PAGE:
Is Commerce the Anti-Zion?


This article from is intensely interesting. He starts off by listing the parallels between the Zion built in Enoch’s day and the Zion built in 4th Nephi in the Book of Mormon.

Among the things he lists, he says:

It appears likely that it wasn’t just the desire for nice clothes, but it was the introduction of commerce, the buying and selling of goods and services, which triggered the collapse of their unity. Before those who desired nice clothes entered some marketplace, the people “did have their goods and their substance” in “common among them”. In other words, everyone likely had a share in the produce of the land; the people worked together as one large family to produce the goods and services they all needed. Enter commerce, and the family-style economic unity crumbles.

I am a huge fan of the free market. I have long believed, and I still do believe, that markets, free markets, are something that exist in Zion. The author is very careful to try and distinguish between Zion economics and pride-based commerce economics, and I agree with him. This might surprise many who are against capitalism as some form of evil.

Let me try to add or expound some words in a way that is more secular.

First, what is the great sin? The great sin, as I see it, is pride. This pride is the idea that you are better than someone else, more deserving of substance, more deserving of justice. The basic feeling behind pride is the exact antithesis to what Christianity is all about, which is that all can be saved if they come unto Christ, who came unto them, and we can all be the same with Christ and God. The opposite of pride is the pure love of Christ, or what we might call charity, which isn’t just helping the poor but seeing everyone as you see yourself, valuing them as much as you value yourself.

Markets and economics and money has nothing to do with pride and love. These are just things, things that are assigned value because of the way we perceive them. True, people who have a lot of stuff may be more likely to be prideful, but in my experience, I don’t see a huge difference between the rich and the poor when it comes to pride.

Now, on to economics. I believe that free markets, money, and economics has a lot to do with Zion. It’s how we use these tools that makes all the difference.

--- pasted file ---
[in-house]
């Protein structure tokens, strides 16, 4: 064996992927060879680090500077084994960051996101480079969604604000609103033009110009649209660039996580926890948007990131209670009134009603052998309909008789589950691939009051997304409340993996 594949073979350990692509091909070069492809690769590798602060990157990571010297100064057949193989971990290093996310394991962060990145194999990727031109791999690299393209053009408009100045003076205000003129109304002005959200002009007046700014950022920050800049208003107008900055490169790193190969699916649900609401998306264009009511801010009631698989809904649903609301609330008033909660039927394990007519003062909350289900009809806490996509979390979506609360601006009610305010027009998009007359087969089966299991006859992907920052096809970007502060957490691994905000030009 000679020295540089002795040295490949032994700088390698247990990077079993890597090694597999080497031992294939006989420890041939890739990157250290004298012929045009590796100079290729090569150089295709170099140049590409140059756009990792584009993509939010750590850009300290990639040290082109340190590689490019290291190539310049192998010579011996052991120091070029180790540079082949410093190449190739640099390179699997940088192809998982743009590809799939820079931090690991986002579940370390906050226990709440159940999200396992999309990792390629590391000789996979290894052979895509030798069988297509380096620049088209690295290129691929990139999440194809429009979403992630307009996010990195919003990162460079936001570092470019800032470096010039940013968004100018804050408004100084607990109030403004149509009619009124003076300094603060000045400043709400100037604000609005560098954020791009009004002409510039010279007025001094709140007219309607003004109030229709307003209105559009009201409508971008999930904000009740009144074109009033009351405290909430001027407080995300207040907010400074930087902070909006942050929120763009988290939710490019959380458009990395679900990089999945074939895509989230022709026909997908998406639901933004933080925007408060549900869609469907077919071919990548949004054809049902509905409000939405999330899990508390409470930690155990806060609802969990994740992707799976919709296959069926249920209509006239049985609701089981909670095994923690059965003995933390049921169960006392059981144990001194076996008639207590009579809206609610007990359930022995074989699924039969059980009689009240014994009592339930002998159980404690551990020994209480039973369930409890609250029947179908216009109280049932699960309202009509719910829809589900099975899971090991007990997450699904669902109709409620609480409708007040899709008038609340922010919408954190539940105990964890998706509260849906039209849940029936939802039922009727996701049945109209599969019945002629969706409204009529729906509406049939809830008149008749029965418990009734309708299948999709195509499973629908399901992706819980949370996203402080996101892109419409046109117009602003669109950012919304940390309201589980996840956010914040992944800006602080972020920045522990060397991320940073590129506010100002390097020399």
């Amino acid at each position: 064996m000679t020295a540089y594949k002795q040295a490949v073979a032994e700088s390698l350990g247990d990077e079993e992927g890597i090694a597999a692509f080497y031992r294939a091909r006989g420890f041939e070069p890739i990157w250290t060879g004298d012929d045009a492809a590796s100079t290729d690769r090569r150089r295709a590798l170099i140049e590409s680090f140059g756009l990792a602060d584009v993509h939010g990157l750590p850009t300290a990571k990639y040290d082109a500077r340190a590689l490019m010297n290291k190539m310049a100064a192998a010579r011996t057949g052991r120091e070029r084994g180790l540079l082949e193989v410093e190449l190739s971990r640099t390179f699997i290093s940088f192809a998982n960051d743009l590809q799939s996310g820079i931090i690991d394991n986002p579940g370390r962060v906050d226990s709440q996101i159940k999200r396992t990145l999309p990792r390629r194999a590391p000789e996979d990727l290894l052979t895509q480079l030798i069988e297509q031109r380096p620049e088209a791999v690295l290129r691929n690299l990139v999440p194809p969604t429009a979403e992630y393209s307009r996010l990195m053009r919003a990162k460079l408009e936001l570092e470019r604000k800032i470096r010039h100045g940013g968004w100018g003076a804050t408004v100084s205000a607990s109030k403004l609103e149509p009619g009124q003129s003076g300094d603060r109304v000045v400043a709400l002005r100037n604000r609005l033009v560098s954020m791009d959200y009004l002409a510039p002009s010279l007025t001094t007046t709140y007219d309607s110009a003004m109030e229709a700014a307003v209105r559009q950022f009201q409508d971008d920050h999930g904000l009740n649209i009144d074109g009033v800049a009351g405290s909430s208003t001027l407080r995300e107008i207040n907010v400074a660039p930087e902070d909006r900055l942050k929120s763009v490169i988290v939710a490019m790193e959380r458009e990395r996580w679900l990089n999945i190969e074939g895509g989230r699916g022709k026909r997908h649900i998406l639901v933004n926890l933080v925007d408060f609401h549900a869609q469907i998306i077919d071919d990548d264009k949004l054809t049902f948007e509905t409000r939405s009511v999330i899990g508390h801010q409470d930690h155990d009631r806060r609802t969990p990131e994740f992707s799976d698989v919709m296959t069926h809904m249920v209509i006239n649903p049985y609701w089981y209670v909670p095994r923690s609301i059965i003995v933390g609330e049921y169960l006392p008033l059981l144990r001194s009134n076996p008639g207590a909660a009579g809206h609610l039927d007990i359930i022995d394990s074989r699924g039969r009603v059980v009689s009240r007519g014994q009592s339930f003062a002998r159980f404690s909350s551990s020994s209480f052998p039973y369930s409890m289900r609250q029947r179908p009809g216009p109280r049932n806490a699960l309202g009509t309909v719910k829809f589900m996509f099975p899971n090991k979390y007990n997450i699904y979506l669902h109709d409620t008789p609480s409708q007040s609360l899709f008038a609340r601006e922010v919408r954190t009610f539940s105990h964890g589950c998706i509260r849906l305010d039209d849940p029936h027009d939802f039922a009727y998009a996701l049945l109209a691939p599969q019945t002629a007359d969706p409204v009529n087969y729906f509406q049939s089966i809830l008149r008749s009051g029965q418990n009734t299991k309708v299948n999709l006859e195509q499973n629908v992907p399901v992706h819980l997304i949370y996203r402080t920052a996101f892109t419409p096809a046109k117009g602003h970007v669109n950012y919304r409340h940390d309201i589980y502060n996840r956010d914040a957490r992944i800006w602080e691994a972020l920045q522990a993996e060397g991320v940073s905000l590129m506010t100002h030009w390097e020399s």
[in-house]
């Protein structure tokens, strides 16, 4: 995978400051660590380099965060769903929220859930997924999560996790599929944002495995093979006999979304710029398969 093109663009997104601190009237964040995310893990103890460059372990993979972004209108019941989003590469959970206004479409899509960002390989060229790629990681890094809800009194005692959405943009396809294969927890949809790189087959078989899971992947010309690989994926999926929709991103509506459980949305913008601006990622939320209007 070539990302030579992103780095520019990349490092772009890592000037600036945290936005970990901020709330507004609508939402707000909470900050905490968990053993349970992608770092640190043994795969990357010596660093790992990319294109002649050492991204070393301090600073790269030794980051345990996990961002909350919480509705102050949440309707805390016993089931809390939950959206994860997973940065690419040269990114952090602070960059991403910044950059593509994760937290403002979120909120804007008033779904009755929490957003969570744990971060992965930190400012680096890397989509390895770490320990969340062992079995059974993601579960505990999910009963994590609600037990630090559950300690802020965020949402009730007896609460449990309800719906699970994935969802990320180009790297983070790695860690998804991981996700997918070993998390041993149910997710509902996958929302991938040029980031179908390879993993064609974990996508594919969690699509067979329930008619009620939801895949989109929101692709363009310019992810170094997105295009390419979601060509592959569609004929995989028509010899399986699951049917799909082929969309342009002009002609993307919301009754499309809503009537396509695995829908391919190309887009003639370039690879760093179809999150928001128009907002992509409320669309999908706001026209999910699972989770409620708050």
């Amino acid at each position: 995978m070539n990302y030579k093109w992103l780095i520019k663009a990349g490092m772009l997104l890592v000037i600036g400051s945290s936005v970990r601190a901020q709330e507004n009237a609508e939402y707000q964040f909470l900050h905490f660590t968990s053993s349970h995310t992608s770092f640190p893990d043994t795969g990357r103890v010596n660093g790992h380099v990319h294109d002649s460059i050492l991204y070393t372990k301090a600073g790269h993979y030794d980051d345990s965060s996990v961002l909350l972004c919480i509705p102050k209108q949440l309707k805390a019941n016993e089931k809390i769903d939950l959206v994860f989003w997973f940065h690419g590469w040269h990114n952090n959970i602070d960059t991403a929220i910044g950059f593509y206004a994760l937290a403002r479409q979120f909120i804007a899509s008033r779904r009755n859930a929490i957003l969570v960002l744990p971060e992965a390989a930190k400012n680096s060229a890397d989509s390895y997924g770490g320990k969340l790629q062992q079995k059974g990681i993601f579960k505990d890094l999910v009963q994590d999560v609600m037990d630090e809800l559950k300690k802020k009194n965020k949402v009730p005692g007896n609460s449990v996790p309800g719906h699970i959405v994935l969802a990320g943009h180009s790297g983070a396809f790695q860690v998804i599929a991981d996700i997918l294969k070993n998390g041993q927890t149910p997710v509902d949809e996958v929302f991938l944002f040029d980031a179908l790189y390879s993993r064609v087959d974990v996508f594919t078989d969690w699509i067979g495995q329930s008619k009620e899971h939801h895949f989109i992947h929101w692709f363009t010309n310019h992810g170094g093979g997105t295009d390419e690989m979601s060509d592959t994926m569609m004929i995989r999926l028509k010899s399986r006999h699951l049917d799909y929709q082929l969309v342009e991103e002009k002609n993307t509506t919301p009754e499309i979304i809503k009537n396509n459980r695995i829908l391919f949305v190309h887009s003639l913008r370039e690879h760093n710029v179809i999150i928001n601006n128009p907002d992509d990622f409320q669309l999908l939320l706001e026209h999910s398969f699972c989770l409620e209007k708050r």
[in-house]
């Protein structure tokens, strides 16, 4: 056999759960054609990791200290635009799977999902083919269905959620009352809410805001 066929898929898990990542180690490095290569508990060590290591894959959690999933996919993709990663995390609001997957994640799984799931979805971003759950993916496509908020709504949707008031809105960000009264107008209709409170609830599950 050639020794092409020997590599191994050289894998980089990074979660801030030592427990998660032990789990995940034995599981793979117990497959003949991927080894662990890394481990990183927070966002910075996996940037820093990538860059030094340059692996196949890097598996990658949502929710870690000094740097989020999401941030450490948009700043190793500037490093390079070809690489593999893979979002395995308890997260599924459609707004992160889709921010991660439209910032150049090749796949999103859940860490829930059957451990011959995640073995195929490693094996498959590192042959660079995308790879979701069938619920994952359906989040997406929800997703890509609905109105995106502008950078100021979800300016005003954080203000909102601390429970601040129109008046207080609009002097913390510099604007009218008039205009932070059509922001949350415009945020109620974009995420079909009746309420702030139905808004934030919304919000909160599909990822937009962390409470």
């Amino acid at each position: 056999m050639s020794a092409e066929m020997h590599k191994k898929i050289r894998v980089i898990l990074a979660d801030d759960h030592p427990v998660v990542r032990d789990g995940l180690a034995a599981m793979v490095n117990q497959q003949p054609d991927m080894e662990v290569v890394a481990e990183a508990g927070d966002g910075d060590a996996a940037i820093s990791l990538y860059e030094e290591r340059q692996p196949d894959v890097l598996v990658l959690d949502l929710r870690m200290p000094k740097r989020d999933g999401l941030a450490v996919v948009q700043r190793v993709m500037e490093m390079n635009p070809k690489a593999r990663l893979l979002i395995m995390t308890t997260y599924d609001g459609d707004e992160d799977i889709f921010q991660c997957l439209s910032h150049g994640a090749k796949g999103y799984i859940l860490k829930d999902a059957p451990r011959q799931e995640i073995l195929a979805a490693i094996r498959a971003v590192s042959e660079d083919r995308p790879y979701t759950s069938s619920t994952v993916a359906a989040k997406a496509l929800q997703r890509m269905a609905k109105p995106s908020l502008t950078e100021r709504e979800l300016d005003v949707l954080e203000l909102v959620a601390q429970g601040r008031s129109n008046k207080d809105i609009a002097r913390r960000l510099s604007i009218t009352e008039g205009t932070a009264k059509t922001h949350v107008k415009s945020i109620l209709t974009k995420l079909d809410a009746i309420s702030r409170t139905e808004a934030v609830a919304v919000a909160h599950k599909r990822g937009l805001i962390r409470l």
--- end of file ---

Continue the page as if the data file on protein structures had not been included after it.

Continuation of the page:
Labor and Production

It starts with production. In Zion, we are not working for ourselves, but for everyone. When you see your neighbor is struggling, you will work that much harder to help him out. The same goes for everyone else. In short, you don’t stop working once you’ve gotten everything you want. You only stop working once everyone has what they want.

This is how families work. The breadwinner doesn’t stop working when he has met all his needs; no, he continues to work once his family is all taken care of as well. Members of the family are expected to do the same.


Let’s talk about trade. In economics, we learn that only when both parties benefit do transactions occur. Thus, trading itself creates wealth. There is obviously a limit to the wealth that trading can create, but moving things and providing services is definitely helpful in directing economic resources to where they are needed the most.

In a Zion environment, if people paid attention to prices, they would know how to help those in need halfway across the world. They would also be able to find things that are cheap and plentiful, and invent new uses for them. I can’t imagine Zion working with prices and all the benefits that price signals bring.

The difference between a pride-based economy and a love-based economy is that both buyer and seller will be carefully aware of the needs of the other. In today’s economy, we see things like Wal-Mart profit sharing with their suppliers. This drives the price to the middle, where both sides can benefit. This kind of conscientious trading benefits everyone greatly, rather than the harsh and cruel tactics we often see employed when one party wants to take advantage of the other.


With prices and trade comes money. We could barter one with another, but it is so much more elegant to use money than barter that I find it hard to believe that anyone, even a Zion society, wouldn’t have money.

There are several types of money. Let me list them. Keep in mind that the problem with money is making sure you don’t have too much (inflation) or too little (deflation). I hope that a Zion society would have a stable currency supply so that prices don’t change very much, if at all, making it easy to plan for the future.

Commodity Money is money based on things like gold and silver. The more of these things you have, the more money there is. You cannot expand or contract the money supply without creating or destroying these commodities, unless you are dishonest and claim to have more than you actually do. In a Zion society, there would be no dishonesty, but with commodity money, it is terribly difficult to keep track of how much money there is versus the amount of commodity, so I don’t think this would work very well.

On the other hand, if we used the commodities themselves and not certificates, this could work. This would mean actually carrying gold and silver around. Perhaps God can control how much gold and silver there is in the economy by leading people to find gold and silver or whatnot. Ultimately, the supply of gold and silver depends on what it is used for and how hard it is to get, so maybe we’d control the supply of the commodities by putting it into statues and sculptures and buildings when there is way too much of it.